Safety Products

Please be sure to read the product label of any insecticide you choose to use to get information on the personal protective safety gear you will need. In most situations, it is recommended that you wear long pants, a long sleeved shirt, closed toe shoes with socks, chemical resistant gloves, and goggles. In areas where ventilation is poor, a manufacturer may recommend you wear a mask or a respirator. We have put together two different safety kits that will make selecting the correct safety gear easier for you.

How to Get Rid of Henbit Weed

How to Approach Henbit Removal

By DoMyOwn staff
Image of henbit in a field

Several options may work well for you when attempting to remove henbit weeds from your property. We will detail the most commonly used and successful methods on this page to help you get rid of henbit like the pros.

Method 1

Use a Post-Emergent Herbicide

A herbicidal treatment may be needed to eliminate the weed if cultivation efforts do not work. Consider a three-way herbicide (a product which uses three common and effective active ingredients: 2,4-D, MCPA and dicamba) in lawns of bermuda, zoysia, and fescue grasses, among others.

Be sure to consult the label of your selected product to confirm the exact application rate for your type of turf.


Select a Post-Emergent Herbicide

Choose a post-emergent herbicide labeled for use as a henbit killer.

  • Consider Speedzone or TZone SE if the weeded area is in a cool season turf, where these products work best. Some popular cool-season grasses include tall fescue, Kentucky bluegrass, and ryegrass.
  • For warm season grasses like Bermudagrass or St. Augustinegrass that are troubled by henbit weeds, Fertilome Weed-Out, or Avenue South can offer the weed-killing help you need.
  • A product using Triclopyr like Crossbow is a good option for some pastures and industrial areas. Take extra care in selecting a product for use around any land where animals graze.

Make sure the post-emergent herbicide you select is labeled for use with the type of grass you have. Some post-emergents can be used on a wide variety of grasses while others can only be used on a few specific types of turf.


Treat Your Lawn

Prepare your post-emergent herbicide mixture in a hand-pump sprayer, using the product labels to determine the amount of water-to-product needed. Be sure to wear protective gloves, long-sleeves, and closed-toe shoes when mixing and spraying the herbicide.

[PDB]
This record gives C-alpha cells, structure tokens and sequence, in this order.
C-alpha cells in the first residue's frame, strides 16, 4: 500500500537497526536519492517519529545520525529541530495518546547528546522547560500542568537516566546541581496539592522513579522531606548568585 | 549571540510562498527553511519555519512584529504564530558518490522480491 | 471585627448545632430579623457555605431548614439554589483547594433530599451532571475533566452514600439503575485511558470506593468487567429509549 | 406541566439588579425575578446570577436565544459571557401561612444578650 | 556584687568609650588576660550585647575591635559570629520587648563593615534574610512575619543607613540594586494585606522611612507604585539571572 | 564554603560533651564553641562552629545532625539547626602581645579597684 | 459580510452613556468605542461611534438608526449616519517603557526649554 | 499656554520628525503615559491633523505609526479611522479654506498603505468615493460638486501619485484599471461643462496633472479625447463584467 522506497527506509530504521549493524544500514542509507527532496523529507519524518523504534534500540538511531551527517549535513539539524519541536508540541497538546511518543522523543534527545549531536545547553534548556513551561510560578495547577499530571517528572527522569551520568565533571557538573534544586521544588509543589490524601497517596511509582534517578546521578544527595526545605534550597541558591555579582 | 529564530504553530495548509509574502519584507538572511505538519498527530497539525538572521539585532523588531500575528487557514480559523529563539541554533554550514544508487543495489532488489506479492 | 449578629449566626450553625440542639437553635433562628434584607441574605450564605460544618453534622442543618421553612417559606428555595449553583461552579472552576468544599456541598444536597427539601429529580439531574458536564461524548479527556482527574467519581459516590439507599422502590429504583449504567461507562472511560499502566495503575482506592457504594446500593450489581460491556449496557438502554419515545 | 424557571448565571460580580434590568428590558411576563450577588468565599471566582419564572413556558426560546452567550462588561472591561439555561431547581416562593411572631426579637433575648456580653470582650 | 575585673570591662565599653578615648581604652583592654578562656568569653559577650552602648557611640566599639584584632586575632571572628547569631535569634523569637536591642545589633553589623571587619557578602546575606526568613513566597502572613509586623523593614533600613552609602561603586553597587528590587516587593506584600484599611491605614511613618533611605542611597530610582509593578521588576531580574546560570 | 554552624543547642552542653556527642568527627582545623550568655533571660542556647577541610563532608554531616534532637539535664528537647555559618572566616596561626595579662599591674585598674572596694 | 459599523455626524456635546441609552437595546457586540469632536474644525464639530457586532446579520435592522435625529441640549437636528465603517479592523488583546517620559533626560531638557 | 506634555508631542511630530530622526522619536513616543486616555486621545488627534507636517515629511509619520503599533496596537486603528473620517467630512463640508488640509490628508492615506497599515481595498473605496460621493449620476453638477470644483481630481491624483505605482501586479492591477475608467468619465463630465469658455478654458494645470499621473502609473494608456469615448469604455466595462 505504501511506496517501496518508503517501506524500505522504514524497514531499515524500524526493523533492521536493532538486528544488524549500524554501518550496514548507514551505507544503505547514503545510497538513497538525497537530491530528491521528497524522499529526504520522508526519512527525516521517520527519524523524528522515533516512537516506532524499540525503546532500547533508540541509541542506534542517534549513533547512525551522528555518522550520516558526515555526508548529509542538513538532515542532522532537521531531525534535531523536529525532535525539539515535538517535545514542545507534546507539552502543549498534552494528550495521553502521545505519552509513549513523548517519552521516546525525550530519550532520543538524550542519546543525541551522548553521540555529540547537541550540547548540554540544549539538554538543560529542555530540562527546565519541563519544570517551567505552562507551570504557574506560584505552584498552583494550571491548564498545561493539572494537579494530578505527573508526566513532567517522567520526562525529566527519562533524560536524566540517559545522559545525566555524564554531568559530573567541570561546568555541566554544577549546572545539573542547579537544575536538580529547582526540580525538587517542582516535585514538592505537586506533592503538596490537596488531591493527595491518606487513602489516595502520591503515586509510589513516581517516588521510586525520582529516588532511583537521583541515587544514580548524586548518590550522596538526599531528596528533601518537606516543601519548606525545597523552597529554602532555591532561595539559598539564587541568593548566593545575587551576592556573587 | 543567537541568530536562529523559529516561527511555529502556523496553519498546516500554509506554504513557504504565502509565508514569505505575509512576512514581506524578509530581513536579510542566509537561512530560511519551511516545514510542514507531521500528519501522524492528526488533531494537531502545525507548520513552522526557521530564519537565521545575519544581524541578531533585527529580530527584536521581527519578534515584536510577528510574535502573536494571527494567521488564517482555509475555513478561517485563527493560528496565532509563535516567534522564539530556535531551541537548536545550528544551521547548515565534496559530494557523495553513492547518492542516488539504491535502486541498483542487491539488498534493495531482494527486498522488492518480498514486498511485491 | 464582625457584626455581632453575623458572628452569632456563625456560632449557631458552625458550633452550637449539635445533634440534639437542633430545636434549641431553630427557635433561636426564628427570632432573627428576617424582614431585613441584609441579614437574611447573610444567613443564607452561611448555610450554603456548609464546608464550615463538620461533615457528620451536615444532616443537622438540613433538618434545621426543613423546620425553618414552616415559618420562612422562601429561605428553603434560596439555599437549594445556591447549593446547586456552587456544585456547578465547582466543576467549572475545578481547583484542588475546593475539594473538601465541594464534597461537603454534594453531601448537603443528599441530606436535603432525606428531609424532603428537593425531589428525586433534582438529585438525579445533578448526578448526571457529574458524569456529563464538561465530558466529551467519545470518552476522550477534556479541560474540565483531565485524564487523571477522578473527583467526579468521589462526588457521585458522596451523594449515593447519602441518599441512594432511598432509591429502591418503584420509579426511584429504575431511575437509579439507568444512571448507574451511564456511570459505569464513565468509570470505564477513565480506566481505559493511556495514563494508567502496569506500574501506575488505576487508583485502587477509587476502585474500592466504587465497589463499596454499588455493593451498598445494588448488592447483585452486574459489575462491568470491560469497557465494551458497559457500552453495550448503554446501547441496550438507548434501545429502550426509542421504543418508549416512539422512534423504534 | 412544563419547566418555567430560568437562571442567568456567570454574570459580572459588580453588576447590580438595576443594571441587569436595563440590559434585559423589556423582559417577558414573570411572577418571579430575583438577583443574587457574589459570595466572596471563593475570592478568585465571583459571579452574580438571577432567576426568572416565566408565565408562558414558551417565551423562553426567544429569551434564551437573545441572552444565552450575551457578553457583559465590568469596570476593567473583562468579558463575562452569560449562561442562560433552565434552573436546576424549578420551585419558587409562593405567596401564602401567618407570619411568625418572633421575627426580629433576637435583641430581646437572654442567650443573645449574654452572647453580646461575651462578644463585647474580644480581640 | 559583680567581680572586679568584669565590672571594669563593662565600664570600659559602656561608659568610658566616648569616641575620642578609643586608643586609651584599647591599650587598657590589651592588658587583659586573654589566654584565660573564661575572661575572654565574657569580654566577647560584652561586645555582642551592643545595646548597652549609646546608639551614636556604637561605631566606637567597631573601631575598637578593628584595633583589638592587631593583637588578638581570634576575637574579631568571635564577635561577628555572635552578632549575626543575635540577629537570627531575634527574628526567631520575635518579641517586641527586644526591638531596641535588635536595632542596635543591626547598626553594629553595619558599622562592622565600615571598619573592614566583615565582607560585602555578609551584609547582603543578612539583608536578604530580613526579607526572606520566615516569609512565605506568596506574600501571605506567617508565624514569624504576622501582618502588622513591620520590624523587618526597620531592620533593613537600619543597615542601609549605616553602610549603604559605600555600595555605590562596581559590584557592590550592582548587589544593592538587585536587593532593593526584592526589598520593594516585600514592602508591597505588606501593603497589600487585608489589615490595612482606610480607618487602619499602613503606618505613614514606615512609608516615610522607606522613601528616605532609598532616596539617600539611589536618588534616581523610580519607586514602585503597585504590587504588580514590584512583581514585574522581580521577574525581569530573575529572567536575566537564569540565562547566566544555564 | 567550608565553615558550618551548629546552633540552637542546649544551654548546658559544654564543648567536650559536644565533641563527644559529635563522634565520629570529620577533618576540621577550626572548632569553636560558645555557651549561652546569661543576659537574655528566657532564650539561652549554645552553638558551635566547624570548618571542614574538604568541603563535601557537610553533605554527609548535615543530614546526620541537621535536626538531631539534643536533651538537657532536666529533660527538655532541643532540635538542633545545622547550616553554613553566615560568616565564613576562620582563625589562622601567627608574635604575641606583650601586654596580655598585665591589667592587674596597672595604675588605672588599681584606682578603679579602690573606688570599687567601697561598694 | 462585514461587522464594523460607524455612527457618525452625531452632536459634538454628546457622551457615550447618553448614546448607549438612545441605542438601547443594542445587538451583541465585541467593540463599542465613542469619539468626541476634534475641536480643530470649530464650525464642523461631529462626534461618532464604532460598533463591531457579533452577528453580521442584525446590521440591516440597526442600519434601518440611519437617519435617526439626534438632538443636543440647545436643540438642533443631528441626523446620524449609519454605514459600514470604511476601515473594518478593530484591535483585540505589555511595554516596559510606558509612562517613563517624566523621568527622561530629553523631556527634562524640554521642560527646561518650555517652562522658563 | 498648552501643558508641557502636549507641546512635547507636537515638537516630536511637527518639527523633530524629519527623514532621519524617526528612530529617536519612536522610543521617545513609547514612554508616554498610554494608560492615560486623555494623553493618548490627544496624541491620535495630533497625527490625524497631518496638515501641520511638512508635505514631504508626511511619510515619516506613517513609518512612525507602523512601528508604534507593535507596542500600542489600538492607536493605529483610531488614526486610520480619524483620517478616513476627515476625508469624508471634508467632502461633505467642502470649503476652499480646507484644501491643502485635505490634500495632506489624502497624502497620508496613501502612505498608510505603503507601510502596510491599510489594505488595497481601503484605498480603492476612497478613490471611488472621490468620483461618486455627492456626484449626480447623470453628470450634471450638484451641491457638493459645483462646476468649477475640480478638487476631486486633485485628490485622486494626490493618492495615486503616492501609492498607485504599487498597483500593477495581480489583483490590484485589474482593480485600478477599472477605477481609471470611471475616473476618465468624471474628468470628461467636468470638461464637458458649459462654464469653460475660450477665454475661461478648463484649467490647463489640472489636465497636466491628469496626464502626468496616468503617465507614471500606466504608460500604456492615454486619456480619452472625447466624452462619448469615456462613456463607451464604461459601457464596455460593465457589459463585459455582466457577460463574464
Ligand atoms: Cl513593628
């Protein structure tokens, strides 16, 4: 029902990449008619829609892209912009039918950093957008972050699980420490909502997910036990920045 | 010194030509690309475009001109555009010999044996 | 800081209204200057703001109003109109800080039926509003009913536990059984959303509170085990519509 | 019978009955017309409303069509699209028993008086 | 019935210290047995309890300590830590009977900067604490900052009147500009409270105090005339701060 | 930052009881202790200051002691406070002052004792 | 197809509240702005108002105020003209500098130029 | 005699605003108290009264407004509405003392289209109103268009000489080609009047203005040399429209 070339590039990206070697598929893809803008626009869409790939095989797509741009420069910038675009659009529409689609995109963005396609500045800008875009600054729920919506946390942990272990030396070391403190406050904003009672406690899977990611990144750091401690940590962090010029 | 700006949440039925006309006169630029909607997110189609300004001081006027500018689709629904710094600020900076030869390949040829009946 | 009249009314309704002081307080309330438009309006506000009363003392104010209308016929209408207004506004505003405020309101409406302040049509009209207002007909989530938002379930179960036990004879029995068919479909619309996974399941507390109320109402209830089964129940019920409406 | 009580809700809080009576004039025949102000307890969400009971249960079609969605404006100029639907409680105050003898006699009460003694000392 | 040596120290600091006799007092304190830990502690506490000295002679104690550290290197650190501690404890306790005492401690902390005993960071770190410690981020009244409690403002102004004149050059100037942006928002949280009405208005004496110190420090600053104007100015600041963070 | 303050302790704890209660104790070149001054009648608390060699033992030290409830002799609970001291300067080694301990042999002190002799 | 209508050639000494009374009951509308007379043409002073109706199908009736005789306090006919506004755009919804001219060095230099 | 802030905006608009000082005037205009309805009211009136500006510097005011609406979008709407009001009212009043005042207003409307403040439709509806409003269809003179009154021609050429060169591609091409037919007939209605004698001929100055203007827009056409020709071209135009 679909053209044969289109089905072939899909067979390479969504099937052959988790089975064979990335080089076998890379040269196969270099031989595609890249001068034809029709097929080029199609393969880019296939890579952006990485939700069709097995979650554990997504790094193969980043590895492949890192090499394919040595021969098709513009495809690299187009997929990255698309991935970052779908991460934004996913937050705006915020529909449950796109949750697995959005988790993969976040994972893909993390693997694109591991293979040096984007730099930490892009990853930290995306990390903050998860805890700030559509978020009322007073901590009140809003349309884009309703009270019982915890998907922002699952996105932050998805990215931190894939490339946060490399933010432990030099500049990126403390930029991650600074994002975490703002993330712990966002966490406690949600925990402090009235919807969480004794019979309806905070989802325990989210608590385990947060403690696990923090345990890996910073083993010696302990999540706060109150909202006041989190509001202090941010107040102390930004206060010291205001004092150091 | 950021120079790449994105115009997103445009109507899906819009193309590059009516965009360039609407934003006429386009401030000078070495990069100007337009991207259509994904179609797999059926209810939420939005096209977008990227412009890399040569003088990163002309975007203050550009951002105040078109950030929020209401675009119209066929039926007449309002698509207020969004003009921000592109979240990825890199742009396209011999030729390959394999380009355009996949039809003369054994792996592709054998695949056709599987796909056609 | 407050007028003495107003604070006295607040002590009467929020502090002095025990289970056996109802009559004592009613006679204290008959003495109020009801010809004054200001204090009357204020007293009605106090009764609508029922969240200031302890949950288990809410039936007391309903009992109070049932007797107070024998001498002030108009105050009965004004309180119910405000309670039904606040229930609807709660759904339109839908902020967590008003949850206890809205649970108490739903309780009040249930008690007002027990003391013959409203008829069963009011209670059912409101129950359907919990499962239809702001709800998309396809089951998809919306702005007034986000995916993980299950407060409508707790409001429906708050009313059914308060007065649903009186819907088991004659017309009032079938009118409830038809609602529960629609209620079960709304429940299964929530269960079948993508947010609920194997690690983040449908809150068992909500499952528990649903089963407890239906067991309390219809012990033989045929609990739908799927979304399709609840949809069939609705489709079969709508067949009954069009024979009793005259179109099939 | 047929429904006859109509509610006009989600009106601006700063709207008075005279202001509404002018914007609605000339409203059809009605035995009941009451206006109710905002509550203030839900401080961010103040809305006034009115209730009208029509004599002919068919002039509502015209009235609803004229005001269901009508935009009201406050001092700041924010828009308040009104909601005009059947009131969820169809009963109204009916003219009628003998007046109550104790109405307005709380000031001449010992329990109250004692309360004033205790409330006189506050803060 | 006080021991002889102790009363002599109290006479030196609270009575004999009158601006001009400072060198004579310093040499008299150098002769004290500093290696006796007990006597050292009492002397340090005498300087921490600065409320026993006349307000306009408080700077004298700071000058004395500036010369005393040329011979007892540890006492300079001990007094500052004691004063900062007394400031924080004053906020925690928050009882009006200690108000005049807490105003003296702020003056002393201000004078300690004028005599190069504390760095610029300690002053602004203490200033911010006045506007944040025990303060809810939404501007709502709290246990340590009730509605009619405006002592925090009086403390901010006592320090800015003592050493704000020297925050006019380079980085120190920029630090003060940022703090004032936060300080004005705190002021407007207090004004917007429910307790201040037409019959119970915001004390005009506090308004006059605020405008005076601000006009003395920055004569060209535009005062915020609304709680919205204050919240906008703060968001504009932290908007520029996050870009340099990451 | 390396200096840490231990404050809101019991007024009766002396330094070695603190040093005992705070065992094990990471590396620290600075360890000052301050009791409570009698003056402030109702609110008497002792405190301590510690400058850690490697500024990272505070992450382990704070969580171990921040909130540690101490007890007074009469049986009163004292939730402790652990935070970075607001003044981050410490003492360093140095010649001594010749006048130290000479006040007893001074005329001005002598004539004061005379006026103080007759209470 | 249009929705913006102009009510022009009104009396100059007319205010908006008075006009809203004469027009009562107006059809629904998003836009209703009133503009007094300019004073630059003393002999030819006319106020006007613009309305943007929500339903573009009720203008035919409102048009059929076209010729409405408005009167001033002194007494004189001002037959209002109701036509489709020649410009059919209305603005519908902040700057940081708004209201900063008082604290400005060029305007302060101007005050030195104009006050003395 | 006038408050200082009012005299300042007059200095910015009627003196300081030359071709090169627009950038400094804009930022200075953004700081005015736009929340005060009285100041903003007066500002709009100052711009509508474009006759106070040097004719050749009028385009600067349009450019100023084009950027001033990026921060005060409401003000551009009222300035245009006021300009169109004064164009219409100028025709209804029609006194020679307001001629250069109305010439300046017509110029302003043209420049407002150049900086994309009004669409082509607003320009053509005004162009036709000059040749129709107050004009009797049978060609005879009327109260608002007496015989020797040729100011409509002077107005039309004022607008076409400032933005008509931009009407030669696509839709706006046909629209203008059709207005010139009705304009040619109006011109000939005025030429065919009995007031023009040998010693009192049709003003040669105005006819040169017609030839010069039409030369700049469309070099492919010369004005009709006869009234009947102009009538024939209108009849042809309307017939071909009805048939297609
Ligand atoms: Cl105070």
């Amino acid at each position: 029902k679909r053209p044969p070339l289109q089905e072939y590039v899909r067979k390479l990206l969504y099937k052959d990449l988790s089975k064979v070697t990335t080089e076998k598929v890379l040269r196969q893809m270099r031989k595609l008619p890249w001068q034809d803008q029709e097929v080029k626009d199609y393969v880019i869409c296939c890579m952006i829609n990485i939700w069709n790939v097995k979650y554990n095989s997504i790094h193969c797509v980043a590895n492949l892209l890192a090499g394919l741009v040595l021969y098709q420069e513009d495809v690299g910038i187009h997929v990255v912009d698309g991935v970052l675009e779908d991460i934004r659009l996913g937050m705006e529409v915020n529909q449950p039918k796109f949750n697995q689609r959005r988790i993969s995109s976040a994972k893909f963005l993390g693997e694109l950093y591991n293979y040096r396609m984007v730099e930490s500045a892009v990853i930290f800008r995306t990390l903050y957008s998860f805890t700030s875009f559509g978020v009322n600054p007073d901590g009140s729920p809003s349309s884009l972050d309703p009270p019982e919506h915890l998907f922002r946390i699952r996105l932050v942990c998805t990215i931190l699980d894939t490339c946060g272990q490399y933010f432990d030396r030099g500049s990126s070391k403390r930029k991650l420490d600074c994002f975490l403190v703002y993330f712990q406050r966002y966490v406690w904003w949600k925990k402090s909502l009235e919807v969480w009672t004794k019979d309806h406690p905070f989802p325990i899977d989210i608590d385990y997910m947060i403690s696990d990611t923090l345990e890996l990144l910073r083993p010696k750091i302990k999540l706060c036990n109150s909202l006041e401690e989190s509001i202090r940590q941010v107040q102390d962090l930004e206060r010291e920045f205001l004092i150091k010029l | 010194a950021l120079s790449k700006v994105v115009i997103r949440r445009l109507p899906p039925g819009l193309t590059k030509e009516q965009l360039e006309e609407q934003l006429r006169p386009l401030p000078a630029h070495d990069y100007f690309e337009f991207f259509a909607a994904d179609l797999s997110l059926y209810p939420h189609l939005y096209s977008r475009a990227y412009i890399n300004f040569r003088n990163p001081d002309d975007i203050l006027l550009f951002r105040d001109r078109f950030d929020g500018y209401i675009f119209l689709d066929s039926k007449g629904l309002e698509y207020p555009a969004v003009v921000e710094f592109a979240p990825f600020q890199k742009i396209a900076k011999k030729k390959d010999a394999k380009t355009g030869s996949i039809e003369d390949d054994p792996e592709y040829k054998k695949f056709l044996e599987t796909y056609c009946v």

Watch the video below to learn how to apply post-emergent herbicides.

To help your treatment reach its maximum potential and to give it time to reach the roots of the henbit weed you wish to eliminate, wait a few days after your application to mow the grass.


Re-Treat Throughout the Summer

Image of a man using a sprayer on a densely grassy area

One post-emergent herbicide application may not be enough to kill all of the henbit in your lawn. Check the label of your post-emergent herbicide to determine how often you can re-treat your property. Continued treatment will increase the chance of the herbicide reaching the roots of the henbit weed and preventing further growth.

Method 2

Consider a Pre-Emergent Herbicide

Pre-emergent herbicides stop henbit seeds from sprouting into new plants, breaking the cycle of henbit weed reproduction. To break the henbit growth cycle, the best time to apply a pre-emergent herbicide is in the fall, and again in the spring after soil begins to thaw, but before the soil temperature reaches 55 degrees. These two applications will interfere with the usual henbit germination period and help you get rid of henbit easily.

Our DoMyOwn experts have some great suggestions for the right products to use on your lawn for henbit prevention. Check out the recommended pre-emergent products below to take the right action against this common winter annual weed.

Method 3

Control Henbit With Cultural Methods

Cultural control methods for henbit may prove effective, and can be attempted before chemical ones.

Where henbit already exists on your property, the weed may be dug out and obstructed with a layer of mulch to prevent further growth and spread. A three-inch layer of mulch is sufficient to reduce the growth of henbit and other weeds in beds or natural areas.

Image of henbit in a field

Post-emergent herbicide treatments can be used in conjunction with digging out weeds. After a weed is dug out, keep an eye on the ground where the plant was pulled from. If anything starts to grow back in that area, spray as soon as possible with your post-emergent weed killer.

If you know your lawn has henbit, there are a few steps you can take to prevent the weed from returning the following year. Read our guide on how to stop henbit from growing in your lawn to learn how. Click the right arrow below to read more.

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